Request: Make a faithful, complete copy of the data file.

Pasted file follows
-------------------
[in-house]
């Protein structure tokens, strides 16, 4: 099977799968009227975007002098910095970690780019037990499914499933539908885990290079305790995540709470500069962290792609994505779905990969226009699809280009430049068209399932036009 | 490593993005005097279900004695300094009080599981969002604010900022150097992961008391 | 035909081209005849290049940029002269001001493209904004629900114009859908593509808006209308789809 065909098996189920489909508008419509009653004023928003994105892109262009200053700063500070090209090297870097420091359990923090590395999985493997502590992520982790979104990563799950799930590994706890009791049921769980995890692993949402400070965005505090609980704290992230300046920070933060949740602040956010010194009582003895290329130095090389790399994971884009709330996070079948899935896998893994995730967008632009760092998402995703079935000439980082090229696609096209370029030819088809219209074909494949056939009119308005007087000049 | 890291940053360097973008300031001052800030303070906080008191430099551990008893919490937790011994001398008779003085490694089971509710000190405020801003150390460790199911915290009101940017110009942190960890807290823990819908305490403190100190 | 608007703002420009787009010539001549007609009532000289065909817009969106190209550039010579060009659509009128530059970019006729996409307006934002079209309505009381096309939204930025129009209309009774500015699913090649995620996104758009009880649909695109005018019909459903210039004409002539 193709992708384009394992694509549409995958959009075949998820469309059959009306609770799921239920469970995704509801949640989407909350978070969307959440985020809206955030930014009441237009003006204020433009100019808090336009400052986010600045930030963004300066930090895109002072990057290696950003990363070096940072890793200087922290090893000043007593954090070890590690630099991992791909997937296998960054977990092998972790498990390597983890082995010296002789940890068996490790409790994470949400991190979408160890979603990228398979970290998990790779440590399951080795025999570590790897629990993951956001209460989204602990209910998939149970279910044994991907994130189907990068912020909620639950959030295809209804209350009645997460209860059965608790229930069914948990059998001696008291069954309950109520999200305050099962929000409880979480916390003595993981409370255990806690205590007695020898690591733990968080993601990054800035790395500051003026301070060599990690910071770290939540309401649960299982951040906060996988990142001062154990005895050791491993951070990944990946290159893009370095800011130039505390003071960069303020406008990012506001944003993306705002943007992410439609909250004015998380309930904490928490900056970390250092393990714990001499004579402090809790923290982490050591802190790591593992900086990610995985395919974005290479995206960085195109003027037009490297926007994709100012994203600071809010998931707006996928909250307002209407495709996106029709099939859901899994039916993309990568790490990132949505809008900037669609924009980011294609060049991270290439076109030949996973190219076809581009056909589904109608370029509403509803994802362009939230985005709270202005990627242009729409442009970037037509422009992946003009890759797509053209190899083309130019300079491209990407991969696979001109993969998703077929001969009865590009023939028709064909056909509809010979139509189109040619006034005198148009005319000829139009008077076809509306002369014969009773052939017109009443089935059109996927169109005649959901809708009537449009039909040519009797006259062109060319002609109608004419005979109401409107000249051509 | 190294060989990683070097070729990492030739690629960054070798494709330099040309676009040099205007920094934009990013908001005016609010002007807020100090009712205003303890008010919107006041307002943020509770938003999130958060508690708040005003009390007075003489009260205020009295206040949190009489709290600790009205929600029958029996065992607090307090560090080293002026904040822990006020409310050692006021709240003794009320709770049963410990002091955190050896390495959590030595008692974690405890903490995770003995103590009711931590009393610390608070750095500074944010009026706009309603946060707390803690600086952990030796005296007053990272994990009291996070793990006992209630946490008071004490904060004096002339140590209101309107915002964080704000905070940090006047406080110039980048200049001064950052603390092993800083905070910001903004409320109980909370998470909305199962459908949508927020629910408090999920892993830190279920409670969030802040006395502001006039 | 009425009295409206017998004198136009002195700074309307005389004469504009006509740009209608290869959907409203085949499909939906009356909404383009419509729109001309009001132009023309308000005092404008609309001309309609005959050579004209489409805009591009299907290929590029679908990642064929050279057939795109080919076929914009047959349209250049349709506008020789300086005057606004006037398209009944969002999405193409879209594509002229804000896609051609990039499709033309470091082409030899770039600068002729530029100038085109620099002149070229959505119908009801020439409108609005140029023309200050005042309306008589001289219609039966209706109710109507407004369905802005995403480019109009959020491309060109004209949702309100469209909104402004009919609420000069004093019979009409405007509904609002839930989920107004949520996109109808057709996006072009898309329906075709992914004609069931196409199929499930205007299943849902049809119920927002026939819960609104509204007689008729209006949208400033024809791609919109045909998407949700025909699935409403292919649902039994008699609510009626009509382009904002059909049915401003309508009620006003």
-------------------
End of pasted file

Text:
[in-house]
């Protein structure tokens, strides 16, 4: 099977799968009227975007002098910095970690780019037990499914499933539908885990290079305790995540709470500069962290792609994505779905990969226009699809280009430049068209399932036009 | 490593993005005097279900004695300094009080599981969002604010900022150097992961008391 | 035909081209005849290049940029002269001001493209904004629900114009859908593509808006209308789809 065909098996189920489909508008419509009653004023928003994105892109262009200053700063500070090209090297870097420091359990923090590395999985493997502590992520982790979104990563799950799930590994706890009791049921769980995890692993949402400070965005505090609980704290992230300046920070933060949740602040956010010194009582003895290329130095090389790399994971884009709330996070079948899935896998893994995730967008632009760092998402995703079935000439980082090229696609096209370029030819088809219209074909494949056939009119308005007087000049 | 890291940053360097973008300031001052800030303070906080008191430099551990008893919490937790011994001398008779003085490694089971509710000190405020801003150390460790199911915290009101940017110009942190960890807290823990819908305490403190100190 | 608007703002420009787009010539001549007609009532000289065909817009969106190209550039010579060009659509009128530059970019006729996409307006934002079209309505009381096309939204930025129009209309009774500015699913090649995620996104758009009880649909695109005018019909459903210039004409002539 193709992708384009394992694509549409995958959009075949998820469309059959009306609770799921239920469970995704509801949640989407909350978070969307959440985020809206955030930014009441237009003006204020433009100019808090336009400052986010600045930030963004300066930090895109002072990057290696950003990363070096940072890793200087922290090893000043007593954090070890590690630099991992791909997937296998960054977990092998972790498990390597983890082995010296002789940890068996490790409790994470949400991190979408160890979603990228398979970290998990790779440590399951080795025999570590790897629990993951956001209460989204602990209910998939149970279910044994991907994130189907990068912020909620639950959030295809209804209350009645997460209860059965608790229930069914948990059998001696008291069954309950109520999200305050099962929000409880979480916390003595993981409370255990806690205590007695020898690591733990968080993601990054800035790395500051003026301070060599990690910071770290939540309401649960299982951040906060996988990142001062154990005895050791491993951070990944990946290159893009370095800011130039505390003071960069303020406008990012506001944003993306705002943007992410439609909250004015998380309930904490928490900056970390250092393990714990001499004579402090809790923290982490050591802190790591593992900086990610995985395919974005290479995206960085195109003027037009490297926007994709100012994203600071809010998931707006996928909250307002209407495709996106029709099939859901899994039916993309990568790490990132949505809008900037669609924009980011294609060049991270290439076109030949996973190219076809581009056909589904109608370029509403509803994802362009939230985005709270202005990627242009729409442009970037037509422009992946003009890759797509053209190899083309130019300079491209990407991969696979001109993969998703077929001969009865590009023939028709064909056909509809010979139509189109040619006034005198148009005319000829139009008077076809509306002369014969009773052939017109009443089935059109996927169109005649959901809708009537449009039909040519009797006259062109060319002609109608004419005979109401409107000249051509 | 190294060989990683070097070729990492030739690629960054070798494709330099040309676009040099205007920094934009990013908001005016609010002007807020100090009712205003303890008010919107006041307002943020509770938003999130958060508690708040005003009390007075003489009260205020009295206040949190009489709290600790009205929600029958029996065992607090307090560090080293002026904040822990006020409310050692006021709240003794009320709770049963410990002091955190050896390495959590030595008692974690405890903490995770003995103590009711931590009393610390608070750095500074944010009026706009309603946060707390803690600086952990030796005296007053990272994990009291996070793990006992209630946490008071004490904060004096002339140590209101309107915002964080704000905070940090006047406080110039980048200049001064950052603390092993800083905070910001903004409320109980909370998470909305199962459908949508927020629910408090999920892993830190279920409670969030802040006395502001006039 | 009425009295409206017998004198136009002195700074309307005389004469504009006509740009209608290869959907409203085949499909939906009356909404383009419509729109001309009001132009023309308000005092404008609309001309309609005959050579004209489409805009591009299907290929590029679908990642064929050279057939795109080919076929914009047959349209250049349709506008020789300086005057606004006037398209009944969002999405193409879209594509002229804000896609051609990039499709033309470091082409030899770039600068002729530029100038085109620099002149070229959505119908009801020439409108609005140029023309200050005042309306008589001289219609039966209706109710109507407004369905802005995403480019109009959020491309060109004209949702309100469209909104402004009919609420000069004093019979009409405007509904609002839930989920107004949520996109109808057709996006072009898309329906075709992914004609069931196409199929499930205007299943849902049809119920927002026939819960609104509204007689008729209006949208400033024809791609919109045909998407949700025909699935409403292919649902039994008699609510009626009509382009904002059909049915401003309508009620006003």